E-commerce and home delivery: how will the lessons learned during the lockdown translate to the future?
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29 July 2020 - by: Eleonora Castagna

E-commerce and home delivery: how will the lessons learned during the lockdown translate to the future?

Many people had never ordered online before being confined in quarantine by Covid-19, but this unusual situation led to a spike in e-commerce purchases. In the future, the focus will be on omnichannel systems and experiencing the dynamics of glocalization. So how can you manage the image of your brand with the end customer when the only contact is virtual?

Future of ecommerce post Lockdown_FERCAMBlog
According to projections by the B2C eCommerce Observatory, promoted by the Politecnico di Milanoin 2020 online sales will report an overall peak of +26% compared to last year, reaching €22.7 billion. It is the highest increase ever, for a purchasing method that is already growing exponentially. 
 

The explosion of e-commerce in the period of Covid-19 is an opportunity and a challenge for transport companies

As is known, the boom occurred during the lockdown, a period in which e-commerce went from being a secondary channel to playing a strategic role in the generation of consumption. People still reluctant to buy online had a new opportunity to overcome their doubts during the quarantine. Having experience the convenience, speed and even the security of making payments online, many have joined the already substantial mass that regularly exploit this channel. The growth has been explosive and has significantly impacted the supply-demand balance in the distribution sector. Small and medium-sized enterprises have also reacted quickly, organizing digital showcases and home delivery systems, so that countries that are still one step behind in terms of digital innovation compared to the international average have seen the gap narrow in a very short time.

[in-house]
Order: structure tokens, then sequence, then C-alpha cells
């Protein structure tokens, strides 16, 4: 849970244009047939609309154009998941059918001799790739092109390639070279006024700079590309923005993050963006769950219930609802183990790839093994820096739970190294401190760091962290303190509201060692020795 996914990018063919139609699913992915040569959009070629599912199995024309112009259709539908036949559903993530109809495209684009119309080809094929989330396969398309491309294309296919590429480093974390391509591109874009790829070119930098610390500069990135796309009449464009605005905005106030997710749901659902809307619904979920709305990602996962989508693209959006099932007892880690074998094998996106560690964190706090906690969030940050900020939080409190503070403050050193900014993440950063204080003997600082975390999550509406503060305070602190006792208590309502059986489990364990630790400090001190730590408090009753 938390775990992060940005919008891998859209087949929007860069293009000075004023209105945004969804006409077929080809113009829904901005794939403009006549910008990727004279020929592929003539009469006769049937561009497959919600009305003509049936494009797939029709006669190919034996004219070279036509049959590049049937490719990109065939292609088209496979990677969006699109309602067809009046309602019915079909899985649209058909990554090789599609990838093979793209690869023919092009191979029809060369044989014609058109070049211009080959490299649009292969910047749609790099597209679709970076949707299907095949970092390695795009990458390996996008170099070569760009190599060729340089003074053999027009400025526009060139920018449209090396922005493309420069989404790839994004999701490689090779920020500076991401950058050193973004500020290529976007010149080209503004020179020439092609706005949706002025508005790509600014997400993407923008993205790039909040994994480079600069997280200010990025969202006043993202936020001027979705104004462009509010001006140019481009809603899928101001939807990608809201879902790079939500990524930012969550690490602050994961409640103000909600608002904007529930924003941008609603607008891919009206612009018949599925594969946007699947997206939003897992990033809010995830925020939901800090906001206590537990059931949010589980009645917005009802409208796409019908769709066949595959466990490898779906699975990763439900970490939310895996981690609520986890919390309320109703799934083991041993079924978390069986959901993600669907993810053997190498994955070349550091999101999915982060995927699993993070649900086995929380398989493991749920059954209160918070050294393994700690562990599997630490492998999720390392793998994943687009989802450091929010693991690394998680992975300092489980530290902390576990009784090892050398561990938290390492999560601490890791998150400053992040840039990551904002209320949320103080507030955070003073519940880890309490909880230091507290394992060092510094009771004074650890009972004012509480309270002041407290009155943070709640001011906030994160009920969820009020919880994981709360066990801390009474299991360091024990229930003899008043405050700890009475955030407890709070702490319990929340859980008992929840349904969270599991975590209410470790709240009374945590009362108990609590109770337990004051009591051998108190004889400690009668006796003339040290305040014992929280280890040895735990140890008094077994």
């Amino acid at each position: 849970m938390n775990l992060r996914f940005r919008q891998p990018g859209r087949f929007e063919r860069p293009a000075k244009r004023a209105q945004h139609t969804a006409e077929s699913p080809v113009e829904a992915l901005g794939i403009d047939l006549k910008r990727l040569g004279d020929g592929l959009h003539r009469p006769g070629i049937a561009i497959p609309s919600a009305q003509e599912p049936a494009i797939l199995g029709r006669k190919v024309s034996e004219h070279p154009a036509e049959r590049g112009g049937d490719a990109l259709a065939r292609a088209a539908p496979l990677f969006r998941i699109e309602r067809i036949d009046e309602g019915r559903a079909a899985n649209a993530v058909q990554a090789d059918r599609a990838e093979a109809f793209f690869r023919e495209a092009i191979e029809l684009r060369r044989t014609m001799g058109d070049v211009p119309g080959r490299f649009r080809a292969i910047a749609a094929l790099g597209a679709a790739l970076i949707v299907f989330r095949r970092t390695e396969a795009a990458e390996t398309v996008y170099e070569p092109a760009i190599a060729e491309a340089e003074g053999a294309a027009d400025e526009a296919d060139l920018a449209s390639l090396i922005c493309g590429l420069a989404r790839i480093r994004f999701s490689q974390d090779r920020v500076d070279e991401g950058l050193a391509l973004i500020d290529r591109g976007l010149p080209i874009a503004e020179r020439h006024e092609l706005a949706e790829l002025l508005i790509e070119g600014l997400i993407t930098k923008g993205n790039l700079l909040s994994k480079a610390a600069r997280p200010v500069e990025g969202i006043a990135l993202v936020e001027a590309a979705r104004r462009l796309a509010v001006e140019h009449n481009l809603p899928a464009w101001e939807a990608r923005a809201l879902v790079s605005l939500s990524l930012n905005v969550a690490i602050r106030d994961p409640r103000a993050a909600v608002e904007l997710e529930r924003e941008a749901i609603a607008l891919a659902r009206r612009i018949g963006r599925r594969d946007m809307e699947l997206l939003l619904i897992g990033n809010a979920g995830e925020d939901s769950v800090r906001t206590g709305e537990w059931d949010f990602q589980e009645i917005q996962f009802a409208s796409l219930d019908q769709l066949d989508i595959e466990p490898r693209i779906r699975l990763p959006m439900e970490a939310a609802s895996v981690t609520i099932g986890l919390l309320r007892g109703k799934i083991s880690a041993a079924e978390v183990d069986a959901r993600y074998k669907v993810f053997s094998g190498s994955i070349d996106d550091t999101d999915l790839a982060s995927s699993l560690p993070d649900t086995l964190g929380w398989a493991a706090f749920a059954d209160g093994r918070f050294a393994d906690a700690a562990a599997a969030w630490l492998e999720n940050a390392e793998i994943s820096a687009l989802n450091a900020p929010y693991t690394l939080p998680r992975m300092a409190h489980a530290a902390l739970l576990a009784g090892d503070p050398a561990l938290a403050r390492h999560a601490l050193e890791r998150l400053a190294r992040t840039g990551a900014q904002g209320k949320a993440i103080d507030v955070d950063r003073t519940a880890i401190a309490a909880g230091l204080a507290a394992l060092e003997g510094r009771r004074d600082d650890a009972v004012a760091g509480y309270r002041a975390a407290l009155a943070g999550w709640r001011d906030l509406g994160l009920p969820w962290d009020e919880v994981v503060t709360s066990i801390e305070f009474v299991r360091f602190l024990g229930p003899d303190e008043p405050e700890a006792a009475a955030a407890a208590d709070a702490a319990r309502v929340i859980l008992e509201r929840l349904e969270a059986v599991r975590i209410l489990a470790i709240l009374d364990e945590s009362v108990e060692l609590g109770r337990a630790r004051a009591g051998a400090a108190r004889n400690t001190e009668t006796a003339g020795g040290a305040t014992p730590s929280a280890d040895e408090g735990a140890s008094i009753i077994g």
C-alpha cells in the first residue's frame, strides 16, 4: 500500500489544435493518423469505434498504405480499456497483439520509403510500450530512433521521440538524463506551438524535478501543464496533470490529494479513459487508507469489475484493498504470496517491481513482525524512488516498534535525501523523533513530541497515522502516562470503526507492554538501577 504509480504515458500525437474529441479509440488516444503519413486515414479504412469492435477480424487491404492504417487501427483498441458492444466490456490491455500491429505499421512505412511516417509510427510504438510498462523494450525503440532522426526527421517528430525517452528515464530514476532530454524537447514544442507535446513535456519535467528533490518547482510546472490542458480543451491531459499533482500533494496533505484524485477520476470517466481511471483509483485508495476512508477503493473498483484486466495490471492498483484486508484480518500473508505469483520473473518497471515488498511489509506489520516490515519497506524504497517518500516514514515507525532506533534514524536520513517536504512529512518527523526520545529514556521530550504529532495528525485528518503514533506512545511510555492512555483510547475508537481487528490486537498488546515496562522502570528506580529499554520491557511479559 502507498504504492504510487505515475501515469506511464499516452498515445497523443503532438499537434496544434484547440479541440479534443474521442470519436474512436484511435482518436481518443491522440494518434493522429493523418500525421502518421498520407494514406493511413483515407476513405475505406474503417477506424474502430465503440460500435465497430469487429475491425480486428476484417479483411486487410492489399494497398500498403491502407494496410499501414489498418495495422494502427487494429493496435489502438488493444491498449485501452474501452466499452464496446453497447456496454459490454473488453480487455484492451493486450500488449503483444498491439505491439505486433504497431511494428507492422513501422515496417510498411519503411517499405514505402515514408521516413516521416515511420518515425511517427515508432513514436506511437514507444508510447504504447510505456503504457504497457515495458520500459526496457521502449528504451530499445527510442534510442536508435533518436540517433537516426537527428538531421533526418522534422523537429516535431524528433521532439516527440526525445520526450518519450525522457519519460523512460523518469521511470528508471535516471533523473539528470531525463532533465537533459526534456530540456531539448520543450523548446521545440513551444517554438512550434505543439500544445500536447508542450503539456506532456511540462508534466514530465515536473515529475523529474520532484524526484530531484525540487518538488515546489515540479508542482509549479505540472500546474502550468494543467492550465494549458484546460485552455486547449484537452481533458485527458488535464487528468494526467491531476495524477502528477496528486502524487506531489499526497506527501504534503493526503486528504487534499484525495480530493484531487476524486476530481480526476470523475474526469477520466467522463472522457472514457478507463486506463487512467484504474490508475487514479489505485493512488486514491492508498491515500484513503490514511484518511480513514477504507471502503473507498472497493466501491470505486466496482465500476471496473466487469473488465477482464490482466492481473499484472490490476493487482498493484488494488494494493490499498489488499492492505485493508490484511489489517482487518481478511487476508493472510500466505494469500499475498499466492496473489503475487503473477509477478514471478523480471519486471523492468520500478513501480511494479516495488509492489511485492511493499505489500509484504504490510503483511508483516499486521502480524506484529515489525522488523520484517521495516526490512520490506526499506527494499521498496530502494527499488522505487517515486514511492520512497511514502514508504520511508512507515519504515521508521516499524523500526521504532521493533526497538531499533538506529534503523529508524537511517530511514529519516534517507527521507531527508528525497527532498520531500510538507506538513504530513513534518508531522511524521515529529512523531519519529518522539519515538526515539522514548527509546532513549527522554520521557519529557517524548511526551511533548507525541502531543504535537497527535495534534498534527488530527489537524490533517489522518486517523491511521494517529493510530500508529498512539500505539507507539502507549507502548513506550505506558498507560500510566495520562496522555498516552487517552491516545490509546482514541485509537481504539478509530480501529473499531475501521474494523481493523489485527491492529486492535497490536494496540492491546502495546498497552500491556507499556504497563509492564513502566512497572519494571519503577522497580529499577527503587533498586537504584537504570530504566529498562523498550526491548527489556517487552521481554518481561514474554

Overburdened with unexpected requests, courier service providers have not always been able to manage the new volume of deliveries, sometimes risking drops in the quality of their solutions. Part of the demand has therefore spilled over to companies that usually handle larger packages, using different organization systems within their transit centers and means of transport that are not always ideal for a high number of daily deliveries to city centers. Centers that managed a limited number of deliveries for medium-large packages found themselves having to deliver up to four times the number of light packages on a daily basis, by appointment, perhaps using vehicles with tail lifts that had to be lowered at each delivery.